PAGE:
• In a four-week study on mice consuming neotame, researchers found that the artificial sweetener impacted the diversity of the mice’s gut microbiome. Some types of bacteria had decreased, while others increased.This type of consumption of neotame appeared to impact the ability of the gut to harvest energy from food, resulting in possible weight gain.10

Keep in mind that these findings are still in the early stages of research, and that we need more time and study to fully understand what’s going on here. But one thing is clear: artificial sweeteners disrupt your gut microbiota.5

They don’t just pass through your body undetected like ships in the night. Like all food, artificial sweeteners have an impact. The exact impact they have is still being researched and analyzed, and until we have the complete picture, we can’t dismiss artificial sweeteners as harmless.

The Microbiome: Why Is It Important?

So what exactly do we mean when we say “gut microbiome”? And why does it matter that artificial sweeteners have an impact on it?

Your microbiome, or gut microbiota, is the community of trillions of bacteria in your body. These bacteria play an important role in not only your digestion but essential functions like your immune, metabolic, and cognitive health. The microbiome is so crucial to the daily function of your body, that it’s even considered a supporting organ.8

This is because a healthy gut can:

  • Break down and extract energy from your food8
  • Deliver nutrients throughout your body11
  • Stimulate your immune system and keep you healthy1
  • Flush out pathogenic organisms from contaminated water or food to prevent you from getting sick8
  • Provide your body with essential vitamins and minerals8
  • Communicate with your brain in what’s called “The Gut-Brain Axis” to help regulate your gastrointestinal, central nervous, and microbial systems12

So, as you can see, it's important to keep your gut healthy and happy. But how do you do that?

The health of your gut depends on factors like your diet, the conditions of your birth, your DNA, and the environment you live in.8 13 Your diet has the biggest impact of them all, and as the saying goes, you are what you eat. And when it comes to your gut, this is actually incredibly accurate.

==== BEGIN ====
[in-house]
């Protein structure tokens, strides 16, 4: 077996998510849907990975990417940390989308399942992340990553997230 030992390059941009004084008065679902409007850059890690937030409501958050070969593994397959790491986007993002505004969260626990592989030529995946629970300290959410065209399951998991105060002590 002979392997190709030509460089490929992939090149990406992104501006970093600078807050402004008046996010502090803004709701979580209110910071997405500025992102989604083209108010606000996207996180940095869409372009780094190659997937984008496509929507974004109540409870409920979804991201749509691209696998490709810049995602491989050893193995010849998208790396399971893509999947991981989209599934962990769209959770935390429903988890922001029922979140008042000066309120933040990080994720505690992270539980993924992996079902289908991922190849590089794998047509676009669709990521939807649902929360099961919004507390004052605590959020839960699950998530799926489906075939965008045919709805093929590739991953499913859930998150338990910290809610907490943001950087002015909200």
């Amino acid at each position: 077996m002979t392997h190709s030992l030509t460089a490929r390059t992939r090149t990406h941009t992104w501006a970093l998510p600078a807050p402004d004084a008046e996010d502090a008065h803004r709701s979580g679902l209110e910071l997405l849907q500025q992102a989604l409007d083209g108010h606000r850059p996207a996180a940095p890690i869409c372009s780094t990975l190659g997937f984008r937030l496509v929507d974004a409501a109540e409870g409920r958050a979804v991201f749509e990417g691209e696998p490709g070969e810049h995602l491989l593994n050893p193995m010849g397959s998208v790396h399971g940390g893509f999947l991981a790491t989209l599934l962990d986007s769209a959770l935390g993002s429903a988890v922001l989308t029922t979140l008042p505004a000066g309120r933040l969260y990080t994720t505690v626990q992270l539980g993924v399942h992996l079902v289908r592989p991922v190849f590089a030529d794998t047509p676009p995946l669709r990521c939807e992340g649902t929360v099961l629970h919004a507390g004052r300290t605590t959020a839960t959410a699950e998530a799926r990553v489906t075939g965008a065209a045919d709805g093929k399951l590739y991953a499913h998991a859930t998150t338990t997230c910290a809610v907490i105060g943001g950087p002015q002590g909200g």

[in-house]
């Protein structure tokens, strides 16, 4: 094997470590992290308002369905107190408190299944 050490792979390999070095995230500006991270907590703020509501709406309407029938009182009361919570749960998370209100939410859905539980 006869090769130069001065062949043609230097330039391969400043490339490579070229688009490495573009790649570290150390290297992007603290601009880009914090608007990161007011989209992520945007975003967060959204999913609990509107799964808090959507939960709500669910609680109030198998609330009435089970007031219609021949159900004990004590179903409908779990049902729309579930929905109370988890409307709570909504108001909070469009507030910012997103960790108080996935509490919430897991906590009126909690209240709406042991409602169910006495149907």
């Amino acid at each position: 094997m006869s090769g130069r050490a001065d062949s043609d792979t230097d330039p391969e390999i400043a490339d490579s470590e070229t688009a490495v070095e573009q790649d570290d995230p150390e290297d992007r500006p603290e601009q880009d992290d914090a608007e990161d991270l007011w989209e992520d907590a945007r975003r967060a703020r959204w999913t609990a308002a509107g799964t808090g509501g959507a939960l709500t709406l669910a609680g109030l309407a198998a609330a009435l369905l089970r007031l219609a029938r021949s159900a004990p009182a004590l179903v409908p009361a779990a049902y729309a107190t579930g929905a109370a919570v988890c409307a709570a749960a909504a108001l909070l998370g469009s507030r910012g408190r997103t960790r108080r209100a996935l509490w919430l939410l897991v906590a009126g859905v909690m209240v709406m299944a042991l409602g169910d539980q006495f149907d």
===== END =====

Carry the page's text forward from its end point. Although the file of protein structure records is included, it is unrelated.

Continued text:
Data shows that 50% of your gut’s health comes down to your diet. Luckily, it's one of the few factors you have any control over. (You can't exactly go back in time to your birth or switch up your DNA!)

To maintain a balanced microbiome and set yourself up for optimal health, it’s vital to have a varied diet, including lots of fruits, vegetables, protein, and especially high fiber foods like the ones you’ll find in OLIPOP (hint: cassava root, chicory root, and Jerusalem artichoke just to name a few!).

You’ll also want to limit sugar, fat, salt, and should consider reducing your intake of artificial sweeteners. These foods could negatively impact the healthy bacteria living in your gut, throwing your microbiome—and your health!—off balance.

OLIPOP and the Microbiome

Let’s go back to the question we asked at the start of this article: are artificial sweeteners the right solution to our society’s sugar problem?

Based on current research, it seems like more of a bandaid than an actual solution. Choosing a diet soda over a regular soda might limit your sugar intake, but it doesn’t make it healthy. And it certainly doesn’t “solve” the sugar addiction at the heart of so many of our health problems. In fact, research indicates that increased artificial sweetener intake, due to its potency, can make you actually crave sweet things even more!

At OLIPOP we refused to believe that sugar and artificial sweeteners were the only two options when making a delicious and healthy can of soda. There had to be another way to satisfy your sweet tooth without throwing off your gut, or drinking more than your daily limit of sugar in one can.

So we assembled a global team of human gut microbiome research pioneers to craft the seemingly impossible: a gut-healthy and delicious soda. Fast forward a few years later and you have OLIPOP: a new kind of soda with a delicious and nutritious lineup of biome-supporting ingredients. In other words, we help feed those trillions of bacteria living in your body without sacrificing the mouthwatering taste of a can of soda!